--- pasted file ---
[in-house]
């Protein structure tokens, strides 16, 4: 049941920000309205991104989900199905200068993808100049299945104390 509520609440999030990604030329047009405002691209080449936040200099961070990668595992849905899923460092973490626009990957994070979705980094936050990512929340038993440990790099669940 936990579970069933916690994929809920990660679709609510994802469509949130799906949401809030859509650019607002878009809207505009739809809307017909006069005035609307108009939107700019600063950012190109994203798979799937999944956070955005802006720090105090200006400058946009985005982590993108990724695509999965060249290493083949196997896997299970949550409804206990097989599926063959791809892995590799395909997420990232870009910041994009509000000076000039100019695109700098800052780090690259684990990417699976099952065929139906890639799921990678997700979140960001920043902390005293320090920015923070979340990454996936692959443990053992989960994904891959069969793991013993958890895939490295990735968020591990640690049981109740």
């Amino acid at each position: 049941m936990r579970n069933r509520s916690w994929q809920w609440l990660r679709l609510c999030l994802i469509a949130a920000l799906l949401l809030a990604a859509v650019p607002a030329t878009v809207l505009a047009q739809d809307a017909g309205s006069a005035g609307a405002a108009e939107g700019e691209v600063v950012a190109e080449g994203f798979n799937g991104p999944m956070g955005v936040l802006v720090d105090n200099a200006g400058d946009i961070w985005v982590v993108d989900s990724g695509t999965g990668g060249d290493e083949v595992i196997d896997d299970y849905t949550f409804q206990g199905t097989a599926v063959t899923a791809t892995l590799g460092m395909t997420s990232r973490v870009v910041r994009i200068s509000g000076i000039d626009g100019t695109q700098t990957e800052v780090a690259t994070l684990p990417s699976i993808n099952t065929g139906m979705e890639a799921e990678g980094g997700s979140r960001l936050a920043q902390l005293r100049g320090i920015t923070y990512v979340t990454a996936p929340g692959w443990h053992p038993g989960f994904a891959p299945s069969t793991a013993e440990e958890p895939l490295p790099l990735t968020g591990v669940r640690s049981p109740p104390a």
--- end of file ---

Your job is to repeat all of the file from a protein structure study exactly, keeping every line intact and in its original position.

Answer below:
[in-house]
């Protein structure tokens, strides 16, 4: 049941920000309205991104989900199905200068993808100049299945104390 509520609440999030990604030329047009405002691209080449936040200099961070990668595992849905899923460092973490626009990957994070979705980094936050990512929340038993440990790099669940 936990579970069933916690994929809920990660679709609510994802469509949130799906949401809030859509650019607002878009809207505009739809809307017909006069005035609307108009939107700019600063950012190109994203798979799937999944956070955005802006720090105090200006400058946009985005982590993108990724695509999965060249290493083949196997896997299970949550409804206990097989599926063959791809892995590799395909997420990232870009910041994009509000000076000039100019695109700098800052780090690259684990990417699976099952065929139906890639799921990678997700979140960001920043902390005293320090920015923070979340990454996936692959443990053992989960994904891959069969793991013993958890895939490295990735968020591990640690049981109740």
């Amino acid at each position: 049941m936990r579970n069933r509520s916690w994929q809920w609440l990660r679709l609510c999030l994802i469509a949130a920000l799906l949401l809030a990604a859509v650019p607002a030329t878009v809207l505009a047009q739809d809307a017909g309205s006069a005035g609307a405002a108009e939107g700019e691209v600063v950012a190109e080449g994203f798979n799937g991104p999944m956070g955005v936040l802006v720090d105090n200099a200006g400058d946009i961070w985005v982590v993108d989900s990724g695509t999965g990668g060249d290493e083949v595992i196997d896997d299970y849905t949550f409804q206990g199905t097989a599926v063959t899923a791809t892995l590799g460092m395909t997420s990232r973490v870009v910041r994009i200068s509000g000076i000039d626009g100019t695109q700098t990957e800052v780090a690259t994070l684990p990417s699976i993808n099952t065929g139906m979705e890639a799921e990678g980094g997700s979140r960001l936050a920043q902390l005293r100049g320090i920015t923070y990512v979340t990454a996936p929340g692959w443990h053992p038993g989960f994904a891959p299945s069969t793991a013993e440990e958890p895939l490295p790099l990735t968020g591990v669940r640690s049981p109740p104390a």